We go back to 2010 the X-warmest year in history, with El-Nino during 2009-10 winter favoring more Polar clouds, perfect for making thinner sea ice during darkness, not so good for the melting sea ice during summer. 2010 was interesting, because La Nina was full blown on December 2010. This further delayed a major melting season till 2012. 2010 had almost a perfect mix, El-Nino during winter and La-Nina hitting in spring would have made 2010 the greatest melting ever. However La-Nina lagged by a few months. Now lets compare ENSO's :
Mock Mirage, 2 suns with the top one cut off. Warmer Arctic atmospheres tend to cause less optical refraction.
but 2010 had a modest El-Nino over the winter. However, the trend is and was La-Nina'ish until very recently. With North Pacific clouds nowhere as strong to seed the stratosphere as much as equatorial Cumulo Nimbus.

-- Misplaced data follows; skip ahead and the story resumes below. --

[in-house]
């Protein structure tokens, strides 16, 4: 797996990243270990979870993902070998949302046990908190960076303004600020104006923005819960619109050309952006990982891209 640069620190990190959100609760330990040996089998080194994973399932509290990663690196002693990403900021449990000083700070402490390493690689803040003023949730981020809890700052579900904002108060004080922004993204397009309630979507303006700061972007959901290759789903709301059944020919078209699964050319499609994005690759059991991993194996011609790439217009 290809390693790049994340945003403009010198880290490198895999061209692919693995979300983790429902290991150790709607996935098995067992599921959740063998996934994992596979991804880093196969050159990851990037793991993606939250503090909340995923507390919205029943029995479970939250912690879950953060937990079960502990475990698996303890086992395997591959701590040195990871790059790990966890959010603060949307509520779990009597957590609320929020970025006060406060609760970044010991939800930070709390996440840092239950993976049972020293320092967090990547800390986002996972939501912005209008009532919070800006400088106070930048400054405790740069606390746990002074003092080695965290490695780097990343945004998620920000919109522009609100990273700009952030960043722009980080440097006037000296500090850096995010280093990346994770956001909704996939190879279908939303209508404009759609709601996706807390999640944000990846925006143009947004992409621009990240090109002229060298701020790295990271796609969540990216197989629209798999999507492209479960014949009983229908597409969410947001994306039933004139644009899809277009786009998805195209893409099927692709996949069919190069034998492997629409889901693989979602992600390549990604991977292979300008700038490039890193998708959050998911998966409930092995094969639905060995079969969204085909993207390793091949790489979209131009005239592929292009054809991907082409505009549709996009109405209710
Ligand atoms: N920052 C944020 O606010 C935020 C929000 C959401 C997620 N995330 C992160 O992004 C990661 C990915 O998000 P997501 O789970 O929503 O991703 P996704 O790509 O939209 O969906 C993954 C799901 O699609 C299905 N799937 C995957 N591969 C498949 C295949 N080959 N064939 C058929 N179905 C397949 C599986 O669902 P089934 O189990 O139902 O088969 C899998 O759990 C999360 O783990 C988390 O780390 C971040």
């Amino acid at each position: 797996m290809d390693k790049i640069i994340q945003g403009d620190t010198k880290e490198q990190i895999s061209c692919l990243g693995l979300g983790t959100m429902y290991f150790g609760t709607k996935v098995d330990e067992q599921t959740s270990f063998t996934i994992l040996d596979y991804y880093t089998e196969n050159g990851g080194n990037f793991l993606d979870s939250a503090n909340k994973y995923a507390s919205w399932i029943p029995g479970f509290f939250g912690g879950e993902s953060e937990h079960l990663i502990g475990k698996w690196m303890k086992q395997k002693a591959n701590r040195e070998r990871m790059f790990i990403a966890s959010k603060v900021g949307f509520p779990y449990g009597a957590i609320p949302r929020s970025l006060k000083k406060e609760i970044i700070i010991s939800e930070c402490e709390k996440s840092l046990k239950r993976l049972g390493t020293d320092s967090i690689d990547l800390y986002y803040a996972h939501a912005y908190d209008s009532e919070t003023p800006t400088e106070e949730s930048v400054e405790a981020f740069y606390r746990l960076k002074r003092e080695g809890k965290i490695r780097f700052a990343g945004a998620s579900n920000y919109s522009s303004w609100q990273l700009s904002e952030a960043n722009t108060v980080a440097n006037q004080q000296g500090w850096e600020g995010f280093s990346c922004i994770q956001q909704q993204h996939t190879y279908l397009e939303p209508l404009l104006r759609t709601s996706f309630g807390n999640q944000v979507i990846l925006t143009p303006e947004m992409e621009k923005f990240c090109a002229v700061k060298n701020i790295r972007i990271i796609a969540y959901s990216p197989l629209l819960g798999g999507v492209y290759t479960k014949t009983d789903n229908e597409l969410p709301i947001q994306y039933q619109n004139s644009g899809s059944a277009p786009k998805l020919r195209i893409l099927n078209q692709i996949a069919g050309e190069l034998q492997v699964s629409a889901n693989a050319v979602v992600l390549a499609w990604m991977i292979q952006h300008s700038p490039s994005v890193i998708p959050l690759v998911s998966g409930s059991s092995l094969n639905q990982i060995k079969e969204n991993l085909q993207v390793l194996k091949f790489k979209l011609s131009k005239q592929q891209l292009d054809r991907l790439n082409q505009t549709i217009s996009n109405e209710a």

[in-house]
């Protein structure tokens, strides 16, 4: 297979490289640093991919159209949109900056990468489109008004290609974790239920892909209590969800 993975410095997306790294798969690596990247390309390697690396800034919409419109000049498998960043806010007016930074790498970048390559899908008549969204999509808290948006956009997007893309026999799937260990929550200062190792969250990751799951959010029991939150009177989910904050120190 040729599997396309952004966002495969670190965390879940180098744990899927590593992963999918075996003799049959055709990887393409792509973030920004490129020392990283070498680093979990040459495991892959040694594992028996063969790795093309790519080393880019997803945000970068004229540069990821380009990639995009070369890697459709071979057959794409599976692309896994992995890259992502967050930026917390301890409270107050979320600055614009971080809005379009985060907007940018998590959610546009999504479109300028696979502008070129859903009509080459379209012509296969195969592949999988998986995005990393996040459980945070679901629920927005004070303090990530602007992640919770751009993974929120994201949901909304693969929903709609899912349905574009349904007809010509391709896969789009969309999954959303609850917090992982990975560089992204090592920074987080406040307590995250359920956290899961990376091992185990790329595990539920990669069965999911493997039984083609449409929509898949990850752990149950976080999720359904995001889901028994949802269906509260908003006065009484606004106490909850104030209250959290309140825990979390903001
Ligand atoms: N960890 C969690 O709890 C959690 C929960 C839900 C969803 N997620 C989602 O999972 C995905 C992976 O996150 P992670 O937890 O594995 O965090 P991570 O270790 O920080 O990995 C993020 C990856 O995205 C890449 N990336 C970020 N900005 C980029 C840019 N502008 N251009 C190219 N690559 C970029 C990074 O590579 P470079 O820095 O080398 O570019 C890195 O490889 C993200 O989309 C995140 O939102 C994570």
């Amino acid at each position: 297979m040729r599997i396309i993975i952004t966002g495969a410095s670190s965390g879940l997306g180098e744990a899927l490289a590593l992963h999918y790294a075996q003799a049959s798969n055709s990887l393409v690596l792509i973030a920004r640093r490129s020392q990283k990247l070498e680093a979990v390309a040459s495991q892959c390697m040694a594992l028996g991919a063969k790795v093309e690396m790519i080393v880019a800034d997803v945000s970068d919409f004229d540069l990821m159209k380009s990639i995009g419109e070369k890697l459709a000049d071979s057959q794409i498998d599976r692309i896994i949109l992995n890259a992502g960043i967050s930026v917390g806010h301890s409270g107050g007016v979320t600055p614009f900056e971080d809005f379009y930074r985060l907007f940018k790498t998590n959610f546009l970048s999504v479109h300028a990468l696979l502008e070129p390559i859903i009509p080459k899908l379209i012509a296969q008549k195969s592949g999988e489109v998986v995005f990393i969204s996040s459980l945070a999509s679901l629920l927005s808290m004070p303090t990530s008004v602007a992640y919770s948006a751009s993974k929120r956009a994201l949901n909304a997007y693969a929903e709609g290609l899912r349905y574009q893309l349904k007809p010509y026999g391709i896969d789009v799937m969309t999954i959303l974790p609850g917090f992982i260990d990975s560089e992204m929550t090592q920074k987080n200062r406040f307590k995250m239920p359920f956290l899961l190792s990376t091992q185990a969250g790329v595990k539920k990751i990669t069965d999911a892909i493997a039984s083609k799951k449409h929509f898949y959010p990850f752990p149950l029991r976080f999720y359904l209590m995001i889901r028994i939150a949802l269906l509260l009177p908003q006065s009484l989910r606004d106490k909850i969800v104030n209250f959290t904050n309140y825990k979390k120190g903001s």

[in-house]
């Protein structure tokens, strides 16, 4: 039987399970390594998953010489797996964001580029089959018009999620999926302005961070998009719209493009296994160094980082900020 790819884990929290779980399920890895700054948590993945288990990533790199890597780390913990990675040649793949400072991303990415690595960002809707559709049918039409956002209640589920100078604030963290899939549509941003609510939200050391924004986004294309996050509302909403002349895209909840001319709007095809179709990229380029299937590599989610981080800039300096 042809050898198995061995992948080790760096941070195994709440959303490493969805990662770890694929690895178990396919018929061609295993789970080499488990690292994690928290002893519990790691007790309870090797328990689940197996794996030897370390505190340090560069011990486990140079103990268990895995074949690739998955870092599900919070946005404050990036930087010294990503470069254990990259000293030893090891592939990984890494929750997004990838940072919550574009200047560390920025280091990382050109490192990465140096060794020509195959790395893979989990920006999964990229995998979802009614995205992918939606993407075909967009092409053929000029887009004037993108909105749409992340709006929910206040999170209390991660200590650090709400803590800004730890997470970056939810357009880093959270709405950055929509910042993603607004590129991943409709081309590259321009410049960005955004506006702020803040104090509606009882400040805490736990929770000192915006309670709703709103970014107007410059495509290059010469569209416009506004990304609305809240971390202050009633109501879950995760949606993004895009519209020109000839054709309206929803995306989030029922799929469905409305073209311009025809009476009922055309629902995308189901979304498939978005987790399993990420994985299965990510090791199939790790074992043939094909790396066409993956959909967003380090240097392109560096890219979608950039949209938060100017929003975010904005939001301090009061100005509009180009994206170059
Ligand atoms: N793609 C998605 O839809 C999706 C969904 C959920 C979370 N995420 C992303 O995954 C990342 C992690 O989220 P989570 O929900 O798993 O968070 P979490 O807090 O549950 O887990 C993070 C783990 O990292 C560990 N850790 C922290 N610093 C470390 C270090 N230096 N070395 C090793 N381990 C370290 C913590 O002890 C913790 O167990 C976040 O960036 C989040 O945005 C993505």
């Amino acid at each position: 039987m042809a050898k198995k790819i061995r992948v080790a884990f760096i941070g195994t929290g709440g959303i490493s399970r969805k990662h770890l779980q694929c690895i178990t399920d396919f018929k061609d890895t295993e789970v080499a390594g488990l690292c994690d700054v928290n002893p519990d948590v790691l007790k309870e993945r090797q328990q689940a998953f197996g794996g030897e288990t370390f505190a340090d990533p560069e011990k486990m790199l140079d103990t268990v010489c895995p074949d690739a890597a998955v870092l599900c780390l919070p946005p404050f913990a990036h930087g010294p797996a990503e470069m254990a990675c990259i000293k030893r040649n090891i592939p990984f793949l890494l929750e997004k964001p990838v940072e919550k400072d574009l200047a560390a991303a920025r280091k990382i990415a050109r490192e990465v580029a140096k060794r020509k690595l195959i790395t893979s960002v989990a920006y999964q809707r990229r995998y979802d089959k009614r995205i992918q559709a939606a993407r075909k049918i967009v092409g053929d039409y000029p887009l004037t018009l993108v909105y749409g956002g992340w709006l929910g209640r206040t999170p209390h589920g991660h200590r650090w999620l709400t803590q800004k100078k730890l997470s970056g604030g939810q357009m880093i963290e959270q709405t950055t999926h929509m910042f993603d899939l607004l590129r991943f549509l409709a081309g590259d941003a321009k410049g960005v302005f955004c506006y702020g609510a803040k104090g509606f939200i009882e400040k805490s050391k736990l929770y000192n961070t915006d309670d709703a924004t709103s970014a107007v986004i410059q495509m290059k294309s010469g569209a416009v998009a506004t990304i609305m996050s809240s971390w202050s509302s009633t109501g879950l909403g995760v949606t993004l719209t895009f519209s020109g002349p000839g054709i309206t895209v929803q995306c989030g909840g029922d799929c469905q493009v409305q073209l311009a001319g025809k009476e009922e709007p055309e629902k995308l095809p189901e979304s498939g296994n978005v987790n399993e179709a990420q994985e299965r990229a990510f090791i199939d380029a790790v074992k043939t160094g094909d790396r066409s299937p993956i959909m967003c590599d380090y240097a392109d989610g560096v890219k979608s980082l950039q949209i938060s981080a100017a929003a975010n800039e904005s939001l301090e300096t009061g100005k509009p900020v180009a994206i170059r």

We see this seeding in the High Arctic another way:
CSU's Phil Klotzbach relayed by Dr Masters.
Prognosis from this data:
There are other sources of information that I will publish later, for now it looks like
there will be a sun driven earlier melt for Arctic Sea ice. But it will be stopped
by extra clouds come about July. Not quite ideal for a massive melt. But other observations are forthcoming, there is not enough compiled factors which will help decide the crucial circulation patterns to come. I have a few more weeks of observing to do before making my yearly summer-fall-winter projection. WD March 28,2015